How BBC’s Bodyguard Inspired a Police PR Campaign

On August 26th, the BBC launched a new political thriller series, Bodyguard. The series is set around the fictional character of police sergeant David Budd, played by Richard Madden; a war-veteran suffering from PTSD, who is now working as a specialist protection officer for the Metropolitan Police Service. He’s assigned to protect controversial Home Secretary Julia Montague, played by Keeley Hawes, whose politics stand for everything he despises.

The series has kept viewers on tenterhooks with its high-octane action sequences, political rivalries, and racy romance between the lead actors. The first episode attracted 10 million viewers, rising to 11 million by the final episode of the series, making it the biggest new British drama in more than a decade.

It wasn’t only fans that loved the show: the morning after the final episode aired, it made headlines on pretty much every news channel, radio station, and in every newspaper in the UK.

Police piggyback on Bodyguard PR

The show has shone light on the work carried out by the UK’s police forces and triggered a surge of visits to the UK’s counter-terror recruitment website. The communications team at Counter Terrorism Policing was quick to take advantage of the increased exposure with a spot of newsjacking.

For the unfamiliar, newsjacking is the practice of ‘capitalising on the popularity of a news story to amplify your sales and marketing success’ (HubSpot). A popular content marketing technique, it’s a fantastic way to get your brand talked about.

In the case of the counter-terrorism police, they launched a clever campaign on Twitter and Instagram to raise the profile of their work and promote a career in policing. As each episode of Bodyguard aired, officers posted Tweets with #Bodyguard and a link to the Counter Terrorism Policing’s online careers page. Some of the Tweets reminded people of the work done by counter-terrorism police, some highlighted policing as a career option, and others provided simple explanations of the acronyms used in Bodyguard.

The timely Tweets and Instagram posts tagged #Bodyguard attracted more than 3,000 engagements and 4,500 click-throughs from Counter Terrorism Policing UK’s Twitter account to its careers page. And a wealth of media coverage was also prompted by a report from the Press Association about the social media campaign.

Deputy Assistant Commissioner Dean Haydon, senior national co-ordinator for Counter Terrorism Policing, said of the campaign: “Our social media engagement in the BBC’s Bodyguard has urged thousands of people to visit both the Met and CT Policing’s recruitment pages over the last few weeks. By using social media as a recruitment tool, we hope to attract a younger, more tech-savvy audience, whose skills will ensure we’re ready to face the evolving threat as it moves ever closer to the virtual online space.” Clever.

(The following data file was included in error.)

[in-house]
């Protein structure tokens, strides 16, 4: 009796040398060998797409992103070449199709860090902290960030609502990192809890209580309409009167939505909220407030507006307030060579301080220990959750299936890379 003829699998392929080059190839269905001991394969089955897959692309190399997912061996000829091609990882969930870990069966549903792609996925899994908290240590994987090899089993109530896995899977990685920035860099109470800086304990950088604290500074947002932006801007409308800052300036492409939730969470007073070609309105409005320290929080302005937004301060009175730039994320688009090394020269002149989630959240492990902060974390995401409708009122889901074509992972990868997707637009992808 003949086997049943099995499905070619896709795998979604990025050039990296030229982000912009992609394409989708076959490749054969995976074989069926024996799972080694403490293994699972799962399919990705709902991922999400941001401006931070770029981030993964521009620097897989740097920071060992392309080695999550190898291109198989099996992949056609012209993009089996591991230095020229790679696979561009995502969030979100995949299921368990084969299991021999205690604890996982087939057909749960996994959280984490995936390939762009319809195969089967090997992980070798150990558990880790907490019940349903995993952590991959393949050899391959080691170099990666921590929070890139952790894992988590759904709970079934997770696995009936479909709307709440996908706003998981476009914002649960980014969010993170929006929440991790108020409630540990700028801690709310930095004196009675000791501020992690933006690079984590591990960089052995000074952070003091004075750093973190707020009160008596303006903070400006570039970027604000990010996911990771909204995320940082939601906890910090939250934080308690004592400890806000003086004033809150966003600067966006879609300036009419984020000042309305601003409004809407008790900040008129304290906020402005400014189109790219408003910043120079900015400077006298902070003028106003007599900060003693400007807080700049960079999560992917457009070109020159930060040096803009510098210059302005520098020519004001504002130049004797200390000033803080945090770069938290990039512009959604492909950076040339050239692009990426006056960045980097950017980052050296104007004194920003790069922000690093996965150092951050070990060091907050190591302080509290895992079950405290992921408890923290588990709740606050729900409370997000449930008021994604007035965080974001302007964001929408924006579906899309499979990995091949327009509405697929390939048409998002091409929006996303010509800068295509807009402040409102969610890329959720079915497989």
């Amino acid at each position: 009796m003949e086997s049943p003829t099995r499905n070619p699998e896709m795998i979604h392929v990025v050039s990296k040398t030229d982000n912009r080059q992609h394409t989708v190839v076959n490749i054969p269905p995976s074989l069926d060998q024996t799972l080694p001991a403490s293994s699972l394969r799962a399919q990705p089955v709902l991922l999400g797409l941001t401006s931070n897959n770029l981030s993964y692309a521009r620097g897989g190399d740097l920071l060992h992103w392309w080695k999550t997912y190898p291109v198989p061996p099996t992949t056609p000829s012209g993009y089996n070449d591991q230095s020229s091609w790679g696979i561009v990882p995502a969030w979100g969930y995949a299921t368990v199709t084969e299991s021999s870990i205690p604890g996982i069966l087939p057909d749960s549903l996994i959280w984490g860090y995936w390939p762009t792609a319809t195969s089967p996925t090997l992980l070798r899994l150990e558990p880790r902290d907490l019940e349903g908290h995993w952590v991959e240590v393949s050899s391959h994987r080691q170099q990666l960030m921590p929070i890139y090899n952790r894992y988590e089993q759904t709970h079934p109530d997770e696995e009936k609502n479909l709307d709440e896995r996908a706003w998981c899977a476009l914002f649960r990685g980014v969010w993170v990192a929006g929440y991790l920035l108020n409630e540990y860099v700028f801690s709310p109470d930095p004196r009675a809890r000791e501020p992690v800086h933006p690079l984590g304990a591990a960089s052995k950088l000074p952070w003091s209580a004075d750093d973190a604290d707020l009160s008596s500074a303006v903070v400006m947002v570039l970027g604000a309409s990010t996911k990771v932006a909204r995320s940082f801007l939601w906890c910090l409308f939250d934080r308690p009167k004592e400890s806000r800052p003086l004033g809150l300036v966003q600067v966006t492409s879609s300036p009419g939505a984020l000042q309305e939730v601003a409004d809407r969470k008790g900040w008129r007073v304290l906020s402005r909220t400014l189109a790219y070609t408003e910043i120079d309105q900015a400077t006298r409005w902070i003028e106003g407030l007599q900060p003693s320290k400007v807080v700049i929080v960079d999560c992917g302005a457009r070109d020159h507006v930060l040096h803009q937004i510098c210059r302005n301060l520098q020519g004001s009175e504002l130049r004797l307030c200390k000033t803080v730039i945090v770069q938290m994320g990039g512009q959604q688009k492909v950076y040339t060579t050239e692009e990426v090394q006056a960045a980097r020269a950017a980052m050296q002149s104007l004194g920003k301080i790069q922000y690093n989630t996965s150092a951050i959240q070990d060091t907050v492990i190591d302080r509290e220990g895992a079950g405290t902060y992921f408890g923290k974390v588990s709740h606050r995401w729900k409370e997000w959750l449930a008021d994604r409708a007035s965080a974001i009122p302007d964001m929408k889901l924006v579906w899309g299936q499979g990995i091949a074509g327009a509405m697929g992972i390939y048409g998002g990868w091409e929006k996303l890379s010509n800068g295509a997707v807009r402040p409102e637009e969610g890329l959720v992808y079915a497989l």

Are you ready to jack the news?

Newsjacking is a low-cost and effective way of generating PR for your business. Here are five simple things you can do to take advantage of newsjacking for your business:

Pay attention to what’s going on in the media

Dedicate 15-minutes each day to checking out trending topics that are relevant to your industry. Let your co-workers know what you’re looking for and explain the idea of newsjacking to them. You might be surprised by the kind of stories they send your way.

Do your research

Make sure that whatever sources you’re newsjacking are reliable. Research the story thoroughly before you publish anything because if it ends up that the story you newsjacked wasn’t accurate, you’ll lose credibility.

Be original

Make sure you’re injecting your own angle into your campaign. Why is the story interesting to your audience? Your readers shouldn’t be wondering what the point of it is or what it has to do with your company after reading it.

Don’t procrastinate

The popularity of a news story dies down quickly; usually within 48 hours. So, to receive the most benefits from newsjacking, it should be done as quickly as possible. If your spin on the story lands in a potential customer’s inbox before they even knew there was a story, you’ve just added serious value to your content. The more buzz around a topic, the more organic searches you’re going to show up in and the more website traffic you’re going to gain.

Promote it and get in on the conversation

Just because there’s already a lot of buzz going on about the topic doesn’t mean you shouldn’t try to create some of your own. Repurpose the content into social media posts, then monitor and participate in the conversation.

Are you read to newsjack?

If you’ve done your research, checked the authenticity of the story and not sure what to do next, get in touch.

Image © BBC



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